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Climbers call for windfarm ban on high peaks  

Credit:  The Northern Times, www.northern-times.co.uk 18 June 2012 ~~

A mountaineering organisation has called for Scotland’s highest peaks to be protected from commercial wind farm developments.

The Mountaineering Council of Scotland (MCofS) wants a moratorium on wind farms encroaching on Munros (peaks over 3000ft) and Corbetts (2500-3000ft)

There are four Munros in Sutherland – Ben More, Conival, Ben Klibreck and Ben Hope – and 17 Corbetts in the area from Coigach to the Pentland Firth.

The call for a ban is contained in a Manifesto on Onshore Wind Farms, launched last week by the organisation.

Ron Payne, MCofS Director of Landscape and Access, said: “Munros and Corbetts are among our finest mountain landscapes and are vital to our cultural and historical identity. They form a clearly identifiable group and are among the last parts of the UK free from obvious, or extensive, human presence.

“The mountains and wild places of Scotland are a national asset beyond price, yet they risk being irrevocably damaged by commercial wind farm developments.”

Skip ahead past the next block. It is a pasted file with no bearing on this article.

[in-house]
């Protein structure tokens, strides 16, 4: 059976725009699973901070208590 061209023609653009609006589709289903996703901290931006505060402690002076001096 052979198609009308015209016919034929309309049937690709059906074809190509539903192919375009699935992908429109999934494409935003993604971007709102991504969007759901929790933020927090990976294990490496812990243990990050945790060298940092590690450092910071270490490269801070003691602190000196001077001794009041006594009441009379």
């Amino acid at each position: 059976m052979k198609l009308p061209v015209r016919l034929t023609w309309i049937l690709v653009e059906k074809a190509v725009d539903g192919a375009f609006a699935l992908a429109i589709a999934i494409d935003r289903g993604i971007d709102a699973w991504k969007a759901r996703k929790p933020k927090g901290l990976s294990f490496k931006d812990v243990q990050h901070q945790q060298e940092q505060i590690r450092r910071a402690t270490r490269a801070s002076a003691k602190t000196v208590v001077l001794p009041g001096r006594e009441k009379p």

Mr Payne added: “The threat is not just from individual schemes, but from their cumulative impact. With ever more schemes in the pipeline, we need urgent action.

“Our manifesto reflects the determination of the MCofS to defend this precious resource and it examines some of the issues and proposes practical action to balance the need for clean energy with the need to conserve our natural heritage.”

Source:  The Northern Times, www.northern-times.co.uk 18 June 2012

This article is the work of the source indicated. Any opinions expressed in it are not necessarily those of National Wind Watch.

The copyright of this article resides with the author or publisher indicated. As part of its noncommercial effort to present the environmental, social, scientific, and economic issues of large-scale wind power development to a global audience seeking such information, National Wind Watch endeavors to observe “fair use” as provided for in section 107 of U.S. Copyright Law and similar “fair dealing” provisions of the copyright laws of other nations. Send requests to excerpt, general inquiries, and comments via e-mail.

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